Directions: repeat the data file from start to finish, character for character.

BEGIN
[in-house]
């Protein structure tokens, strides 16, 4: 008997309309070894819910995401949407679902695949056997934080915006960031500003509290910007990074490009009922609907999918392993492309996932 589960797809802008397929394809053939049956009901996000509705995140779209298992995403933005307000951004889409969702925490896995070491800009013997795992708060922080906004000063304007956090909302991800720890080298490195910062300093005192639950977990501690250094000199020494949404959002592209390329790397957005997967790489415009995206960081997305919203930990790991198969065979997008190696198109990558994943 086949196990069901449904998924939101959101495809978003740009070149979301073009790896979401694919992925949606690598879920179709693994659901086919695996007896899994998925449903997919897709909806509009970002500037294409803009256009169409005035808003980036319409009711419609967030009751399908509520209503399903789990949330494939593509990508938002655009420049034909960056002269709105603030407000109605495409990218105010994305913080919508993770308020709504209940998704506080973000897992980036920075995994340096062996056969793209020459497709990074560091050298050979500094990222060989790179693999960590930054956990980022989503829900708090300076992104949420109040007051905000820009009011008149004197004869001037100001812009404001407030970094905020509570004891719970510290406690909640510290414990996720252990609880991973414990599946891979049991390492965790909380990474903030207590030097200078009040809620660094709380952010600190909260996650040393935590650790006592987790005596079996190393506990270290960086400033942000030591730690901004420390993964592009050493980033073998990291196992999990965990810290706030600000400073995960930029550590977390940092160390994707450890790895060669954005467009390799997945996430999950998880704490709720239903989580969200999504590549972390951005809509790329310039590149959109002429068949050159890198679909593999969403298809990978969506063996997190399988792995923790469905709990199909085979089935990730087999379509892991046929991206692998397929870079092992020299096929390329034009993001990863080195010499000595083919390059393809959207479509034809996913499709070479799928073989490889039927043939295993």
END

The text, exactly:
[in-house]
């Protein structure tokens, strides 16, 4: 008997309309070894819910995401949407679902695949056997934080915006960031500003509290910007990074490009009922609907999918392993492309996932 589960797809802008397929394809053939049956009901996000509705995140779209298992995403933005307000951004889409969702925490896995070491800009013997795992708060922080906004000063304007956090909302991800720890080298490195910062300093005192639950977990501690250094000199020494949404959002592209390329790397957005997967790489415009995206960081997305919203930990790991198969065979997008190696198109990558994943 086949196990069901449904998924939101959101495809978003740009070149979301073009790896979401694919992925949606690598879920179709693994659901086919695996007896899994998925449903997919897709909806509009970002500037294409803009256009169409005035808003980036319409009711419609967030009751399908509520209503399903789990949330494939593509990508938002655009420049034909960056002269709105603030407000109605495409990218105010994305913080919508993770308020709504209940998704506080973000897992980036920075995994340096062996056969793209020459497709990074560091050298050979500094990222060989790179693999960590930054956990980022989503829900708090300076992104949420109040007051905000820009009011008149004197004869001037100001812009404001407030970094905020509570004891719970510290406690909640510290414990996720252990609880991973414990599946891979049991390492965790909380990474903030207590030097200078009040809620660094709380952010600190909260996650040393935590650790006592987790005596079996190393506990270290960086400033942000030591730690901004420390993964592009050493980033073998990291196992999990965990810290706030600000400073995960930029550590977390940092160390994707450890790895060669954005467009390799997945996430999950998880704490709720239903989580969200999504590549972390951005809509790329310039590149959109002429068949050159890198679909593999969403298809990978969506063996997190399988792995923790469905709990199909085979089935990730087999379509892991046929991206692998397929870079092992020299096929390329034009993001990863080195010499000595083919390059393809959207479509034809996913499709070479799928073989490889039927043939295993």